Transcript of 'Quit Trying to Hire the Best'
I lost count of the times my clients, in my past corporate recruitment career of 20 years, said, ‘Clare, find me the best in this field and in this country’. Really? A large part of a corporate recruiter’s job is managing expectations based on logic and rationale, but some company CEO’s are so full of company pride they missed the finer points of my counter retort, which was, ‘I will find you the best that you can attract and retain.’ This article will explain what I meant by this and why you may struggle to hire the ‘best’.
If you are not paying market rate and are paying below it you will not attract the best.
If you are not able to provide a comfortable environment to work in or offer flexibility you will not attract the best.
If you are producing products or selling services that are not inspirational or do not offer true market leading potential you will not attract the best.
If your team has low morale and has posted their views on social platforms of how awful it is to work in your company you will not attract the best.
If your company performance is tanking through lack of innovation or missteps you will not attract the best.
If your CEO has poor confidence ratings you will not attract the best. Etc etc.
I worked with a client recently on their hiring strategy and found a staggering ‘5 stage’ process for interviewing candidates at a junior level. Why was this? The answer was that they had to find the ‘best’ possible candidates for a new team, 15 new hires had to be made and that meant covering every inch of these people’s careers, work history and personality, through 4 individual, staggered, interviews over an average of 8 weeks and an expensive psychometric test. Yet this company was not even close to being the most attractive company in their sector. I discovered, in my onsite TA diagnostic, that a lot of candidates didn’t make it through the grueling ‘5 stage’, ‘best’ finding, 2-month long interview steps, not because the company rejected them but because the candidates rejected the company! They got other job offers at an earlier stage of the process from other, perceived ‘better’ and interview efficient, companies.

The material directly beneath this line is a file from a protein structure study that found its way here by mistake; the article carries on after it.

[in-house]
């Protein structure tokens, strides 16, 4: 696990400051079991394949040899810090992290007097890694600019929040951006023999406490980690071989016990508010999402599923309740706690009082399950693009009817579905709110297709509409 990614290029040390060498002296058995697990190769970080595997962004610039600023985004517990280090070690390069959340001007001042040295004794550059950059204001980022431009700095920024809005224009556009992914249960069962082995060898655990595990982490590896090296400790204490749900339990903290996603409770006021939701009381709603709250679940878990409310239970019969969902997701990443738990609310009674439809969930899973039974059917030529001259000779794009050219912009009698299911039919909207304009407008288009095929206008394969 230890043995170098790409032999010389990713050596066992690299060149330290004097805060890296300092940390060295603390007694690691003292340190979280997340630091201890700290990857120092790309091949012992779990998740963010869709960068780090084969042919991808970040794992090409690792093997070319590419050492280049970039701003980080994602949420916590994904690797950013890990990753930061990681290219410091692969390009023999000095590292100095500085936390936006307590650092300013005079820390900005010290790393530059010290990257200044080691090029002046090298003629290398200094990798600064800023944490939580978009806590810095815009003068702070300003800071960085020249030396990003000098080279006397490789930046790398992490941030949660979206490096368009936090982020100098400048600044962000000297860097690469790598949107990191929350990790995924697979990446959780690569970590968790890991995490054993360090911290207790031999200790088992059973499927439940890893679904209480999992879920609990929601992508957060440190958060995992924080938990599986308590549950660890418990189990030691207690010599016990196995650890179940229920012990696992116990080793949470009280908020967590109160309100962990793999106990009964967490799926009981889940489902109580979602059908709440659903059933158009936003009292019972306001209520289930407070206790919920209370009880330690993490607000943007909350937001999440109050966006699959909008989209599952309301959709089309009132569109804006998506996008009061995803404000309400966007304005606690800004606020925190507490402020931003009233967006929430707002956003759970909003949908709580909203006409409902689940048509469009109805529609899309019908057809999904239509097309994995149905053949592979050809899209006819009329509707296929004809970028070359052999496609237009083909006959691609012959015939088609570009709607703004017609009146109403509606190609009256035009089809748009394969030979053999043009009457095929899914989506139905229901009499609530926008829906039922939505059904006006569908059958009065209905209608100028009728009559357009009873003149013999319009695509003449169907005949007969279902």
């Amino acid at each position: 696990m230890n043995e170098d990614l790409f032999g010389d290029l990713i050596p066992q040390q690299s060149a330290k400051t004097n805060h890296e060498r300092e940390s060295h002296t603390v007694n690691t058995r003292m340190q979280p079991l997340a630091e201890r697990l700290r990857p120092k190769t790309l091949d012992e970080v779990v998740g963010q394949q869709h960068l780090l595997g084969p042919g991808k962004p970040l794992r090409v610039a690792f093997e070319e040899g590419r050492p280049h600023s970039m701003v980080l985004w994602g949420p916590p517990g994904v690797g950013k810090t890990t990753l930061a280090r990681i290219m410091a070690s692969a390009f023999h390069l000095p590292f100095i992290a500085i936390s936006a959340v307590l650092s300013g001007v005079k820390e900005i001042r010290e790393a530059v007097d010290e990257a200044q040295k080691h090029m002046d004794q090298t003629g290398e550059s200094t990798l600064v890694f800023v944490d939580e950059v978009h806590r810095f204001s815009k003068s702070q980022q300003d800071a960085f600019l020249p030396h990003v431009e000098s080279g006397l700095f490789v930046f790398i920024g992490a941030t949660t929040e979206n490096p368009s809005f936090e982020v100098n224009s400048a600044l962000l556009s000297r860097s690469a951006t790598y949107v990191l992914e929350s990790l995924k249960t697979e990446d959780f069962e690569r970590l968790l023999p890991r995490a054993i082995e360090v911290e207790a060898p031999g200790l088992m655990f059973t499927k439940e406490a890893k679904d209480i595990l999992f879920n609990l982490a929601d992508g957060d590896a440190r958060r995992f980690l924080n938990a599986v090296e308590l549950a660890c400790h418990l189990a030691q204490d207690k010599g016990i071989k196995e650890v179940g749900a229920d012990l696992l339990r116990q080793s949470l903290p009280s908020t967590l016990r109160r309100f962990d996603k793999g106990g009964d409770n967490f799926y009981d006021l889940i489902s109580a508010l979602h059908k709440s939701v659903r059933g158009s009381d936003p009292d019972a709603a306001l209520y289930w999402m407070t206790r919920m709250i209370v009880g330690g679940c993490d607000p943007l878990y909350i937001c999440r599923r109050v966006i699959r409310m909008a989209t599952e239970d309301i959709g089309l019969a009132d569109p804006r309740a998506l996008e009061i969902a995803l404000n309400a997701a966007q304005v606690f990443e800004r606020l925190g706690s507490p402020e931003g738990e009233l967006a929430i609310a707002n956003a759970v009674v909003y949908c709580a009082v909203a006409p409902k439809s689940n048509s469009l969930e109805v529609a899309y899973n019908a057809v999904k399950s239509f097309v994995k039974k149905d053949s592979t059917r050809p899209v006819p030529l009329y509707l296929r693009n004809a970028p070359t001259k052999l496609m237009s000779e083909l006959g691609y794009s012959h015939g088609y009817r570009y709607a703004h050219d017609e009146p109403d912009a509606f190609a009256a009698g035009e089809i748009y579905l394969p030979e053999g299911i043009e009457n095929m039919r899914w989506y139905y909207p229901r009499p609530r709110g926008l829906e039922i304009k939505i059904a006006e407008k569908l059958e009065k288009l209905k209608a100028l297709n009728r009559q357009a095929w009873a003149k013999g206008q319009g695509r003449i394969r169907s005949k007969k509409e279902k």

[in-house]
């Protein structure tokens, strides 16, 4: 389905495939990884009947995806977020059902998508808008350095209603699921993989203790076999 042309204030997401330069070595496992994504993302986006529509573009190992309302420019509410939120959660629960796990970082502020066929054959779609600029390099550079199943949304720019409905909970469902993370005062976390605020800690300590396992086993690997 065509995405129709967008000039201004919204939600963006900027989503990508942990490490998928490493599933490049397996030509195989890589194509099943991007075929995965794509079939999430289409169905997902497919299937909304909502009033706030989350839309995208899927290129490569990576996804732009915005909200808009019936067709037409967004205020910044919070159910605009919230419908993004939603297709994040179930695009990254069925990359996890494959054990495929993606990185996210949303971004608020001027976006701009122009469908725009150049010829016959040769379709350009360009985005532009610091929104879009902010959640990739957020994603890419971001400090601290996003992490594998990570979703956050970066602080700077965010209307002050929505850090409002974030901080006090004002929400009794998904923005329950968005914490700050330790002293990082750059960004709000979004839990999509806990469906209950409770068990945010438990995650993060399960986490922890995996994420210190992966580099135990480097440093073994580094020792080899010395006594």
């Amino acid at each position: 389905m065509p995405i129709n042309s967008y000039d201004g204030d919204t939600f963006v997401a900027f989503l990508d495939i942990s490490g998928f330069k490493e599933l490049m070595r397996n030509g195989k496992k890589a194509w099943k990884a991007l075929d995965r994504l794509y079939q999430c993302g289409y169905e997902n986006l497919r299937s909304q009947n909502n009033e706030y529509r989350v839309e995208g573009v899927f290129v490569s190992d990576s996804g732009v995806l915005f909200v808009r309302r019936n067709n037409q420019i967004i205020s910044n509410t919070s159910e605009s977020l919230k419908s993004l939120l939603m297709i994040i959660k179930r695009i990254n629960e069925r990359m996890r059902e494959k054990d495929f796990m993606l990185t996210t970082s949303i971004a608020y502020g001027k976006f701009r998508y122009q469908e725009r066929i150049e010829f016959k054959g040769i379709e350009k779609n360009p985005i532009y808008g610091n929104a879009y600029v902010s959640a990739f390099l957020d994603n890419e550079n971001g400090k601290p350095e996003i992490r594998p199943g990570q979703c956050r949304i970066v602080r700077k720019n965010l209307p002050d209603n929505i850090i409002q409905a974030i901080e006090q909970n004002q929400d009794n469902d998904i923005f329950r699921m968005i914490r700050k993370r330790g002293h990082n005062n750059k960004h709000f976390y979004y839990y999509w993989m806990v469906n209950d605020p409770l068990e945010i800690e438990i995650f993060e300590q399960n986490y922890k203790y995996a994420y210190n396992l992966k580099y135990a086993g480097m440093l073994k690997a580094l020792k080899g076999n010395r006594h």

I asked this ‘struggling to hire’ company to look at the bare bones, have the candidates got the smarts to retrain or learn on the job fast? Did they go to a great university and do a tough, role relevant, degree and get a 2:1 or more? Did they seek out and work in a graduate role in their industry and therefore have the basic training covered? Hire them! They do not need to be the ‘best’ in the country to do junior level jobs if the jobs are being done by hundreds of others, in other competing companies, it doesn’t require Einstein intelligence but people they can train and needs shape. With my strategic guidance, we implemented a great interview process strategy, got their hiring numbers up fast and new joiners performance met and often exceeded expectations in their first 3 months. Another happy client.
The big costs to hiring the ‘best’
If you think it’s appropriate to take 2 months to hire the ‘best’ you will take another 2 months and another 2 months, maybe over 6 months, as each ‘best’ candidate in your process drops off through being put off by your inefficiency, or worse, gets hired by your ‘better’ effective competitor because of your overly rigorous and draining interview process. Here is what can go wrong: